In person, both Al and Kevin could get through my defenses at will. And as I worked on it with other partners, they would offer coaching that was spot on. I took a lot of notes and have plenty to practice -- and plenty to apply to my push hands.

I used to drive a couple of hours to Rockford, Illinois, to study with my teachers Jim and Angela Criscimagna. In the car on the way home, I would always feel like bouncing around because I was excited at what I had learned. I felt the same way driving the 7 1/2 hours from Cincinnati back to the Quad Cities on Sunday night.

I have attended workshops by a lot of great martial artists -- from Bill Wallace to Kathy Long and the Chen family, plus some workshops I have forgotten. The Guided Chaos workshop was one of the best and most practical that I have attended. I can't say enough about Al and Kevin. They are great teachers.

The founder of Guided Chaos, John Perkins, doesn't really have a lineage in Taiji. To look at him, you certainly wouldn't guess he is a martial artist. And yet, he apparently is one of those people who comes along once in a while and possesses a gift. There are no forms in his art. It is designed for use in real-life self-defense. And yet, he has captured the essence of something that has eluded many internal artists. It should be required training for anyone in the internal arts. Hell, it should be part of any martial artist's training.

Ken Gullette-Al Ridenhour-Kevin Harrell-Evan Yeung
Evan Yeung, Ken Gullette, Kevin Harrell and Lt. Col. Al Ridenhour at the Guided Chaos workshop in Cincinnati on Sept. 20, 2015.

Most people never get to a level in push hands that approaches what I would expect from a good Contact Flow practitioner. And while in push hands we work hard to maintain a centered stance at all times, in Guided Chaos they work to strike from their root even when they find themselves in an off-balance or awkward position. It is a very complementary concept to what good internal arts should be.

And we didn't even get into the Guided Chaos ground-fighting or other aspects of their training. But you can check it out on their website.

I enjoy the "art" part of martial arts. I love the precision of the forms and enjoy working on my body mechanics and movement. I have not been in a "real" fight since I was 18, and I try to avoid situations where I would need to use my martial skills. So at 62 years of age, I would not be satisfied to study an art that does not include what I get from Chen Taiji, Xingyi and Bagua, which are great fighting arts if studied and practiced properly. And when it comes to real self-defense, there is NO one-size fits all. For every attack that is raining chaos on you, I can show you two YouTube videos where one punch ends the fight. So you can put down one glass of Kool-Aid and replace it with another if you aren't careful. I try not to drink the Kool-Aid, remaining open to the truth in different styles.

There is truth to discover in Guided Chaos, and it fits perfectly into whatever internal or external martial art you are studying.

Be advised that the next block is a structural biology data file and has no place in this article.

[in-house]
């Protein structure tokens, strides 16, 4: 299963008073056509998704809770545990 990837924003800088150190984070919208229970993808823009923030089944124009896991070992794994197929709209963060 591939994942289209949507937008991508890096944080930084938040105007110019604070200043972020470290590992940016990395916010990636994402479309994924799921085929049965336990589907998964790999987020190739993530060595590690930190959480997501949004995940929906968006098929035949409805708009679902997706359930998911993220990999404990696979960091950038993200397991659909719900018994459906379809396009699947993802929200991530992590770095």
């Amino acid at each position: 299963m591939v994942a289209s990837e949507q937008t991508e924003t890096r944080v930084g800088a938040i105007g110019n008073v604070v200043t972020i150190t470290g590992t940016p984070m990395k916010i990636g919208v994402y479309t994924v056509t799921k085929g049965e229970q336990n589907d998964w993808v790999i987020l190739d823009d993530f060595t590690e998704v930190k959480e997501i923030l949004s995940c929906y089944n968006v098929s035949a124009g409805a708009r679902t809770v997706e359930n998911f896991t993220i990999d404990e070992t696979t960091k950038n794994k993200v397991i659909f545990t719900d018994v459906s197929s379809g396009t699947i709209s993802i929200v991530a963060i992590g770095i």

My thanks to R.J. Trusty for hosting the workshop at his Five White Tigers Martial Arts school. I will be at the next one, too.

Extra Note -- For more about Guided Chaos, here is the Internal Fighting Arts podcast I did with Ari Kandel earlier this year.

Is Your Martial Art Preparing You for Real-Life Self-Defense?

Ken-Gullette-Toughman-3What is real-life self-defense? What is real-life self-defense with the internal arts?

Do I need to step into a ring and go full-contact these days to prove myself?

Do you?

There are suddenly a lot of keyboard warriors out there who seem to think so. Personally, I have mixed feelings about it. I have always enjoyed fighting, but as an adult, I believe it is much better to learn how to fight without getting hurt and without hurting someone else.

When my 15-year-old student was grabbed by a drunk step-father who was preparing to punch him out, my student broke the step-father's elbow with chin-na we practiced in class. That's real-life self-defense.

When my student who is a police officer took a fugitive rapist down with Pi Chuan, a Xingyi technique, he didn't ask himself during the encounter if he was using internal energy just right. He simply took down the man who was considered dangerous.

Ken-Gullette-Toughman-2When three drunk guys at a concert wanted to fight me, I remained centered and managed to defuse the situation. There was no violence, there were no lawsuits, nobody went to the hospital and nobody lost their job. That is real-life self-defense, too. 

Sometimes, the best fighter is the smartest.

I love to pad up and go at it in class. My students do even when they don't pad up. I have done it less the last few years for health reasons, and instead I have tried to work on my internal movement and the body mechanics related to effective fighting.

Most of the guys who troll online and criticize others for a lack of fighting skill because they are not going "full contact" are guilty of mental masturbation. They can't fight, but they are keyboard warriors. Most of us who are out here trying to get better -- especially those of us in the internal arts, where the principles of good fighting are more complex -- are at different levels of mediocrity, practicing, understanding, taking baby steps.